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Capacity utilisation up

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The country’s capacity utilisation levels increased in the first half of the year although the growth was sluggish, a survey conducted on members of the Confederation of Zimbabwe Industries (CZI) in June has shown.

Statistics indicate that capacity utilisation is now averaging between 47%-50% from between 40-45% last year.

CZI president Joseph Kanyekanye said although the capacity utilisation levels had increased there were some sectors such as beverages and soft drinks that are operating at 100% while some low-to-medium enterprises with no foreign shareholding are averaging 25% capacity or less.

“However spurring growth in capacity utilisation from this level is going to take a lot especially in terms of capital injections and rehabilitations of infrastructure, in order to see a significant increase in capacity utilisation over the next few years,” said Kanyekanye.

“When you start at a low rate, a 20% or 30% increase is nothing. Most local products are not competitive. Companies are producing for the domestic market.”

Kanyekanye said despite the capacity constraints business performance for the remainder of the year and 2012 is expected to improve.

Capacity utilisation in local companies is expected to close the year at 56% before increasing to 60% in 2012.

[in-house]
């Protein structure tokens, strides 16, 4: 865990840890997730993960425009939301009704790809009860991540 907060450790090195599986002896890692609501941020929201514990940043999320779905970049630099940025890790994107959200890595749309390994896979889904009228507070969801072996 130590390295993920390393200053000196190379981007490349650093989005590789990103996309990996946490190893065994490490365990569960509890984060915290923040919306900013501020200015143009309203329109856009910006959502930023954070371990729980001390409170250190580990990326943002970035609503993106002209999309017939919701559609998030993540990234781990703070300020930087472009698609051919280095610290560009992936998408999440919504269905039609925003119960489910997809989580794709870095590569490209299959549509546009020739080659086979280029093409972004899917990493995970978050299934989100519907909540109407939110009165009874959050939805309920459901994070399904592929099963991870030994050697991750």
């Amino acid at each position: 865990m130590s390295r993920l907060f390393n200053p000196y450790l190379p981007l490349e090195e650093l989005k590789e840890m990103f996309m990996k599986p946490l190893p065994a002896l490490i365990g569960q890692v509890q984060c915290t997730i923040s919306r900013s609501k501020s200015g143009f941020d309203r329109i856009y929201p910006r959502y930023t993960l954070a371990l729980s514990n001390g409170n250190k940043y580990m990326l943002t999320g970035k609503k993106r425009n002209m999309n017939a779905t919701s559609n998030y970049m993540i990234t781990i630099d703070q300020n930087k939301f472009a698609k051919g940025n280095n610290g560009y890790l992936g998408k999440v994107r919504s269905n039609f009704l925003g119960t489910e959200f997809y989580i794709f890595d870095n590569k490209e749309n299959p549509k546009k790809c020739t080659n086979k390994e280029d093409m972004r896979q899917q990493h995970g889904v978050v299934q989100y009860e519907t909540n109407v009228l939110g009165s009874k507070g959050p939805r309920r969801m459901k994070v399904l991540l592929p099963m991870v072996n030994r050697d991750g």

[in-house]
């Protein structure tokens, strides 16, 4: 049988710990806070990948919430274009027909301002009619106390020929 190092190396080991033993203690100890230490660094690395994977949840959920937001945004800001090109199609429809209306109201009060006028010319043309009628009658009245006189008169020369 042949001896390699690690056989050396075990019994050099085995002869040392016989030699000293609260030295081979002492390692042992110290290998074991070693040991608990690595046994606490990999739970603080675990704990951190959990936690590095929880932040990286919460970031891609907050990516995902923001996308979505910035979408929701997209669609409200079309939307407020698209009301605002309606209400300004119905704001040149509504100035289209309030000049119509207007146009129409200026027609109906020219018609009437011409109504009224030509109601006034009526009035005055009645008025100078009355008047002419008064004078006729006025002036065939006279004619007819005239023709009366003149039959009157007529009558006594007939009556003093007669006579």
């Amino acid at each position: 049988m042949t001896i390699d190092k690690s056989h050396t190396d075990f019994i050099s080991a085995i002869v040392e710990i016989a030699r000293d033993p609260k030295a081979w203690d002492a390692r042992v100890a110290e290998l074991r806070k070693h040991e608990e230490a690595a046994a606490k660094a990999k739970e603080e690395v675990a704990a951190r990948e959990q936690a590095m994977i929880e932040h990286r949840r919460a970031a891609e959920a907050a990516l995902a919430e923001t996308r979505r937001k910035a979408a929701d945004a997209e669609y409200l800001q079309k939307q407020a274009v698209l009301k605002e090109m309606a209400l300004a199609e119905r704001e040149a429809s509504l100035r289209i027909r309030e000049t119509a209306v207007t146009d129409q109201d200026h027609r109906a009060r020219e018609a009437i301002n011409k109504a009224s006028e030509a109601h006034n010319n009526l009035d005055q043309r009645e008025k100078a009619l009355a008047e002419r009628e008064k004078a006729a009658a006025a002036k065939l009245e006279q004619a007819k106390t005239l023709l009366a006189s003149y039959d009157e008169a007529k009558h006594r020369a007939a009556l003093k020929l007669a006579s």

“Although the outlook remains positive, it must be borne in mind that the growth will be at much lower levels than previously anticipated. If current capacity constraints are addressed, industry capacity utilisation will reach 70% by 2015,” he said.

He said industries operating at 25% were facing a high cost base and difficulties in competing with imported products, coupled with low domestic demand.

The report by CZI said volumes of exports in 2011 are expected to register a slower growth of between 10%-20% this year compared to a growth of 20-30% last year.

“However, from the survey it was clear that several companies had still not resumed exports or had export levels declining in 2010 as local products are not competitive on the international market both in terms of cost and quality and this is largely a result of high production cost and lack of technology,” he said.

Local companies are facing working capital problems, high input costs, power outages and high labour costs among other challenges.

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